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Foot Ankle Int. 2011 Apr;32(4):422-31. doi: 10.3113/FAI.2011.0422.

A biomechanical analysis of a tensioned suture device in the fixation of the ligamentous Lisfranc injury.

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University Orthopaedic Center, Salt Lake City, UT 84108, USA.



We hypothesized that using a cadaveric Lisfranc ligamentous injury model, abduction stress would provoke greater post-injury motion than axial weightbearing between the medial cuneiform (MC1) and the base of the second metatarsal (MT2). Second, we hypothesized that both a tensioned suture-button device and a rigid screw fixation method could maintain a reduction and similarly restrain motion to intact (pre-injury) levels.


Motion was measured between MC1 and MT2 in five matched pairs of human cadaveric feet. Specimens were tested prior to injury, following a transverse ligamentous Lisfranc injury, and then randomized to either screw or tensioned suture-button fixation. Axial then abduction loads were applied. Measurements were repeated after one thousand loading cycles.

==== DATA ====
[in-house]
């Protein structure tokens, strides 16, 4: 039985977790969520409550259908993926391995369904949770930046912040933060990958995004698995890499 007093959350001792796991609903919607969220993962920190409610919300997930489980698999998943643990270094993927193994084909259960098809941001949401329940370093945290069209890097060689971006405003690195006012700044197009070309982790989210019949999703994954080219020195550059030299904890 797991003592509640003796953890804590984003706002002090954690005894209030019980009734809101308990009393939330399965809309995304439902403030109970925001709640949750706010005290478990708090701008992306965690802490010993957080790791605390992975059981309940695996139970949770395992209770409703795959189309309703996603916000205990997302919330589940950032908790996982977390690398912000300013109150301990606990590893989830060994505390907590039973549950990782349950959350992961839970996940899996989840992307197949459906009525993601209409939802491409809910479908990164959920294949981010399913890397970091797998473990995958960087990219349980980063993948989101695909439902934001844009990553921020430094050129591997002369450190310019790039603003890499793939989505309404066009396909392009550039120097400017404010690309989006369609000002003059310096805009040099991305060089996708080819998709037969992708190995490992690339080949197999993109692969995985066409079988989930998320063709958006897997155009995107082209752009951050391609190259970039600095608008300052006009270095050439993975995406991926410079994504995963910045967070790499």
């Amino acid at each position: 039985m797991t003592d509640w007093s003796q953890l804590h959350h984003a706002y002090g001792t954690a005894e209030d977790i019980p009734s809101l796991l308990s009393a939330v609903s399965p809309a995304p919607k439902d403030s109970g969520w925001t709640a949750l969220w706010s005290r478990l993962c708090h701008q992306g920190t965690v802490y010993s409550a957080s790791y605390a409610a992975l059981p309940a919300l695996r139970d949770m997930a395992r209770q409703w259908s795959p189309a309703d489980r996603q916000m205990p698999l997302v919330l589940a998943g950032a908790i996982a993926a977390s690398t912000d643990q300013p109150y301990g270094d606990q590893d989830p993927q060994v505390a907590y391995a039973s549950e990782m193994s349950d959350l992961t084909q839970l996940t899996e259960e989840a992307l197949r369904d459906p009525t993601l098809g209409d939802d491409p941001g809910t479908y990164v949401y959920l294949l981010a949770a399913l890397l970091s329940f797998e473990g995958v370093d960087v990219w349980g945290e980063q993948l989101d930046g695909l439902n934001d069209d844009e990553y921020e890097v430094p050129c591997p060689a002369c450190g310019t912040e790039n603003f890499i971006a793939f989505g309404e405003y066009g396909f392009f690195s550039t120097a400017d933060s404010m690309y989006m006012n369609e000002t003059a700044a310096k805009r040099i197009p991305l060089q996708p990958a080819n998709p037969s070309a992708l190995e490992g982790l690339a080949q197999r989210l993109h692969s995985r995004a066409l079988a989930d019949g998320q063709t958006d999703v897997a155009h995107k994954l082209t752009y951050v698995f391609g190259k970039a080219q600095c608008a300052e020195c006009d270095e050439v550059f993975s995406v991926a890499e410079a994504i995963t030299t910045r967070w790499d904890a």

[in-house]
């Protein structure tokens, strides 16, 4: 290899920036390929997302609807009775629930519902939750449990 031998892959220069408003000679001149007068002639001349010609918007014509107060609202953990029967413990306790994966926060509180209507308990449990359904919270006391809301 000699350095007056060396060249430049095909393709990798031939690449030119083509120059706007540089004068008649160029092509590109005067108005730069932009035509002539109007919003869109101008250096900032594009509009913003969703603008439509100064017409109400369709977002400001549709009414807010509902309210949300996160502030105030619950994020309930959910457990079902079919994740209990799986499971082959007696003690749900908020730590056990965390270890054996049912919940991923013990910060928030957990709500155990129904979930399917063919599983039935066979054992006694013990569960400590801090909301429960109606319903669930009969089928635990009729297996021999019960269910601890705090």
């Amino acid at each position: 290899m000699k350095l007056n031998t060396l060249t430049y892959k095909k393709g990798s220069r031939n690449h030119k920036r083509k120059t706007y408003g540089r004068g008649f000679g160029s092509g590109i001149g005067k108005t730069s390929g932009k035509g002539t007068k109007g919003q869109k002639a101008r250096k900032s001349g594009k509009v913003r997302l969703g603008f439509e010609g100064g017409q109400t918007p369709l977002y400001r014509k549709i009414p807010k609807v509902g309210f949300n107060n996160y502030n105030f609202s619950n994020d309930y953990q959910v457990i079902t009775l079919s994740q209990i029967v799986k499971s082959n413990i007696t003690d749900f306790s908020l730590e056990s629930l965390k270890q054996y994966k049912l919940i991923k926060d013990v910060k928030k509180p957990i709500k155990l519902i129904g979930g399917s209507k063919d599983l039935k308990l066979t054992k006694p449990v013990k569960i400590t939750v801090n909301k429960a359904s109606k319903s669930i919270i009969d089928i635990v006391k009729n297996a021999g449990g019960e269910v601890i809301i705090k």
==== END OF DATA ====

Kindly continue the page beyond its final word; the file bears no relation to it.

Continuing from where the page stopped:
With both axial and abduction loads, statistically significant differences in motion were detected between the intact and post-injury conditions, although the magnitudes were greater with abduction (6.8 mm versus 2.0 mm, p = 0.000004). With abduction loads, both fixation methods were effective in restraining motion to pre-injury levels (screw fixation: 1.5 mm intact versus 1.1 mm post-fixation, p = 0.487; suture-button fixation: 1.3 mm intact versus 2.1 mm post-fixation, p = 0.063), and similarly, both devices restrained motion to less than post-injury levels (screw fixation: 8.1 mm post-injury versus 1.1 mm post-fixation, p = 0.001; suture-button fixation: mean 5.5 mm post-injury versus 2.1 mm post-fixation, p = 0.0002). No significant differences in these patterns were detected following cyclic loading.


Small, though statistically significant, amounts of motion are produced between MC1 and MT2 with axial loading after a ligamentous Lisfranc injury. With abduction stress, we were able to show a significantly greater difference between pre- and post-injury motion and the ability of both fixation methods to restrain motion to pre-injury levels.


Abduction stress may be valuable when diagnosing and testing the transverse ligamentous Lisfranc injury. Both suture-button and screw fixation methods restrain motion at the Lisfranc complex.

[Indexed for MEDLINE]

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